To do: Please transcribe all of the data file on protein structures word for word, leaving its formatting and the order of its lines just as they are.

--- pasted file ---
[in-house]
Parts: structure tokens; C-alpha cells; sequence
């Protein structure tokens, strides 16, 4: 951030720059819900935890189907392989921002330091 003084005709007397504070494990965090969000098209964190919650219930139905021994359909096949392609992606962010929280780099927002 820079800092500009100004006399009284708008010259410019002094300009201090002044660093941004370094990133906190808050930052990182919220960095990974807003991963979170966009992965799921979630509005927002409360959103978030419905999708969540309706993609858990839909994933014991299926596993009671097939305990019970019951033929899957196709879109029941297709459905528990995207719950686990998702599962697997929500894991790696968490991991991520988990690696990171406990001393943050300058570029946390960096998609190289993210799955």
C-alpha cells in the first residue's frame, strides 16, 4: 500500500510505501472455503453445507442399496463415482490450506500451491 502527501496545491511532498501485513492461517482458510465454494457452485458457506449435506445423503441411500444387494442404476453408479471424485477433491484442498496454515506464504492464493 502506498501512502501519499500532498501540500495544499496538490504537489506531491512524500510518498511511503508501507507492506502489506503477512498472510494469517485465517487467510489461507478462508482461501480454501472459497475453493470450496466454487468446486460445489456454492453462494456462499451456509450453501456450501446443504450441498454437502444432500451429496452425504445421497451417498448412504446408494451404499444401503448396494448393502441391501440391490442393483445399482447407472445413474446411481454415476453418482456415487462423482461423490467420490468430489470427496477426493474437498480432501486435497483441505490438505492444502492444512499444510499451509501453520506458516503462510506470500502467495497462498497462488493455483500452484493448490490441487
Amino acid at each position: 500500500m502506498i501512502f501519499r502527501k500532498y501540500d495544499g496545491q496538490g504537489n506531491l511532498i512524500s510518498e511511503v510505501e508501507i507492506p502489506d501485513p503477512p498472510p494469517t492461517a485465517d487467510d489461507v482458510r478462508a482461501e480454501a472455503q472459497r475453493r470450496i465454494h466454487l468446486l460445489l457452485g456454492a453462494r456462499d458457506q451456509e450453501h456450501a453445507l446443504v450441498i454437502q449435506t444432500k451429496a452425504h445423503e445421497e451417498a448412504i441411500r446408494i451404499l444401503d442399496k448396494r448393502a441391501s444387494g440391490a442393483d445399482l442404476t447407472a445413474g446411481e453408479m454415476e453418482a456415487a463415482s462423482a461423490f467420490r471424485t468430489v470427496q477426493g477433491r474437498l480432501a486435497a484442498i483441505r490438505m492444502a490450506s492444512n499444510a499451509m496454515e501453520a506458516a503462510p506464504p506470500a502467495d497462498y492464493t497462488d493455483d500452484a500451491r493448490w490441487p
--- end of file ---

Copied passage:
[in-house]
Parts: structure tokens; C-alpha cells; sequence
């Protein structure tokens, strides 16, 4: 951030720059819900935890189907392989921002330091 003084005709007397504070494990965090969000098209964190919650219930139905021994359909096949392609992606962010929280780099927002 820079800092500009100004006399009284708008010259410019002094300009201090002044660093941004370094990133906190808050930052990182919220960095990974807003991963979170966009992965799921979630509005927002409360959103978030419905999708969540309706993609858990839909994933014991299926596993009671097939305990019970019951033929899957196709879109029941297709459905528990995207719950686990998702599962697997929500894991790696968490991991991520988990690696990171406990001393943050300058570029946390960096998609190289993210799955």
C-alpha cells in the first residue's frame, strides 16, 4: 500500500510505501472455503453445507442399496463415482490450506500451491 502527501496545491511532498501485513492461517482458510465454494457452485458457506449435506445423503441411500444387494442404476453408479471424485477433491484442498496454515506464504492464493 502506498501512502501519499500532498501540500495544499496538490504537489506531491512524500510518498511511503508501507507492506502489506503477512498472510494469517485465517487467510489461507478462508482461501480454501472459497475453493470450496466454487468446486460445489456454492453462494456462499451456509450453501456450501446443504450441498454437502444432500451429496452425504445421497451417498448412504446408494451404499444401503448396494448393502441391501440391490442393483445399482447407472445413474446411481454415476453418482456415487462423482461423490467420490468430489470427496477426493474437498480432501486435497483441505490438505492444502492444512499444510499451509501453520506458516503462510506470500502467495497462498497462488493455483500452484493448490490441487
Amino acid at each position: 500500500m502506498i501512502f501519499r502527501k500532498y501540500d495544499g496545491q496538490g504537489n506531491l511532498i512524500s510518498e511511503v510505501e508501507i507492506p502489506d501485513p503477512p498472510p494469517t492461517a485465517d487467510d489461507v482458510r478462508a482461501e480454501a472455503q472459497r475453493r470450496i465454494h466454487l468446486l460445489l457452485g456454492a453462494r456462499d458457506q451456509e450453501h456450501a453445507l446443504v450441498i454437502q449435506t444432500k451429496a452425504h445423503e445421497e451417498a448412504i441411500r446408494i451404499l444401503d442399496k448396494r448393502a441391501s444387494g440391490a442393483d445399482l442404476t447407472a445413474g446411481e453408479m454415476e453418482a456415487a463415482s462423482a461423490f467420490r471424485t468430489v470427496q477426493g477433491r474437498l480432501a486435497a484442498i483441505r490438505m492444502a490450506s492444512n499444510a499451509m496454515e501453520a506458516a503462510p506464504p506470500a502467495d497462498y492464493t497462488d493455483d500452484a500451491r493448490w490441487p